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Umbrellas gearing up to compete with agencies?

Umbrellas gearing up to compete with agencies?

It has long been a dormant concern of agencies that umbrella companies, those providers that offer & lsquo;tax efficient’ and employment services to contractors, may one day start competing for the very services that agencies offer to their clients. After all, agencies provide them with details of candidates and clients such that the providers are able to build a significant database of contacts that most competing agencies would love to get their hands on.

Let’s get it straight, many agencies want to deal with umbrellas for good reason. However as a result of the dormant concern, some agencies are careful to ensure that they have the right contracts in place with umbrellas to ensure that they do not suddenly find they are unwittingly dealing with competitors rather than service providers.  Umbrellas do not provide work-finding (i.e. placement) services. However the prospect of de regulation following the ongoing consultation process into agency conduct regulations and the Employment Agencies Act changes the picture. Removal of rules relating to the process of making placements, including checking suitability of candidates, could open the way for umbrellas (and indeed others) to vie with agencies.

Is there anything wrong with that? Most agencies would undoubtedly object to direct competition  from an organisation that it regards as a supplier, probably taking the view that it is ethically wrong. This is because agencies deal with umbrellas on the basis of trust that the information they provide is not then used for any purpose other than the servicing of the contract for the placement. That information must include the identity and contact details of the client. This implicitly means that the umbrella will not use the information, or its position in the supply chain, to compete. Many, if not all, recommendations of contractors have been made to umbrellas on that understanding.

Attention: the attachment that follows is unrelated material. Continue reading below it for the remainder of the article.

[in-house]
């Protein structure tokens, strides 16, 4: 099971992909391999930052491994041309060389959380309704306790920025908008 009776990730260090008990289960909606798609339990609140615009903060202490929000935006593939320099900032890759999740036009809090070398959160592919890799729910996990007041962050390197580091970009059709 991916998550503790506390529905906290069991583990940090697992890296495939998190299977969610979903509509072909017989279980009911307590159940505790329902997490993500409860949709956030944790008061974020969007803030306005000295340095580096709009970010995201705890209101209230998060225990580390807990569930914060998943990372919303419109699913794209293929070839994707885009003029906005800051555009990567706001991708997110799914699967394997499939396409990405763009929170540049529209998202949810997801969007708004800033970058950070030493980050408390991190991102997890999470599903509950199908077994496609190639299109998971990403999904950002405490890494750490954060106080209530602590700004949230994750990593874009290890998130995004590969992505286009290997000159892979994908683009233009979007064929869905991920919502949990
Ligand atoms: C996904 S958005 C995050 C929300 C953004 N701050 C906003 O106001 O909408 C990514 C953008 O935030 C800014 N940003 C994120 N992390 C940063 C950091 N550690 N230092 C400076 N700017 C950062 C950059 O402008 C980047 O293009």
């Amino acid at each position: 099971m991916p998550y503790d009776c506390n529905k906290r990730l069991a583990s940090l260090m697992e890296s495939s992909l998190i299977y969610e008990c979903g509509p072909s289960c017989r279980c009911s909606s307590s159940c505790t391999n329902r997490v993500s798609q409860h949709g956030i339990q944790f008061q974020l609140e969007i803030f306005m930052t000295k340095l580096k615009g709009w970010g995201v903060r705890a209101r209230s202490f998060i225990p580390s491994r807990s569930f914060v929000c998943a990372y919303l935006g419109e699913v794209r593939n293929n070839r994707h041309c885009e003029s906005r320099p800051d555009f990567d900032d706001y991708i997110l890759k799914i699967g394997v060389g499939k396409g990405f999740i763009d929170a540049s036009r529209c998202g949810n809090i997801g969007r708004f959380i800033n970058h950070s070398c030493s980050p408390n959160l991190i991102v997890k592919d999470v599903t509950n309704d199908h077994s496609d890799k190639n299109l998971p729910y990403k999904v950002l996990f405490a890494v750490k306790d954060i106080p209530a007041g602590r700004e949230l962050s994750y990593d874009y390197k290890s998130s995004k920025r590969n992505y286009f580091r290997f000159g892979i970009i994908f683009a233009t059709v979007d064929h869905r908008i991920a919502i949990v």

Also, “competition” does not just mean making placements (i.e. providing work-finding services) it means providing any service to a client that the agency itself could provide. Thus for instance an umbrella offering to provide any time and performance reporting service or any HR service direct to a client or any party further up the supply chain would be offering a competing service as would an umbrella that makes placements direct where the client or contractor has asked it to do so.

So, what should agencies do to protect themselves? Firstly should they wait until the outcome of the government’s decision on the consultation? The answer to that would be yes if it were not for the fact that there is evidence that some umbrellas are already now offering direct & lsquo;competing’ services, both in terms of making placements and offering other services. So risk averse agencies would be wise to recognise that the threat exists now.

Second agencies should revisit the terms on which they are dealing with umbrellas, check out their activities, and seek appropriate undertakings including new protective contract terms that mean the umbrella cannot compete.  Simple assurances regrettably would not be sufficient, and those that cannot obtain sufficient legal protection may want to reconsider their arrangements. & lsquo;Innocent’ umbrellas will probably comply and may even use their stance as a marketing tool!

Adrian Marlowe, MD of the recruitment law specialist Lawspeed, said “agencies regard umbrella competition as crossing the red line, and we first warned about the possibility of this threat more than 10 years ago. Since then we have included anti competition clauses in contracts for our agency clients, the latest having been developed after discussion with umbrella providers. However although the vast majority of umbrella companies no doubt have no plans to compete, it is clear that some now have ambitions beyond being simply & lsquo;payroll providers’. We would advise all agencies to take this issue seriously.”

Lawspeed has provided protective and effective contract terms for agencies since 1997, and also has numerous umbrella clients. Adrian concluded “for a long time there has been a consensus. However things are now set to change, not the least as a result of those parties who have lobbied government to de regulate. Many umbrellas will probably be more than happy to continue on the basis of that consensus and accept suitable non competition clauses but this is no longer a given because of the ambitions of a possible few. It’s a dog eat dog world, so getting the right terms and contracts in place is a sensible precaution for agencies to take to protect their business.”

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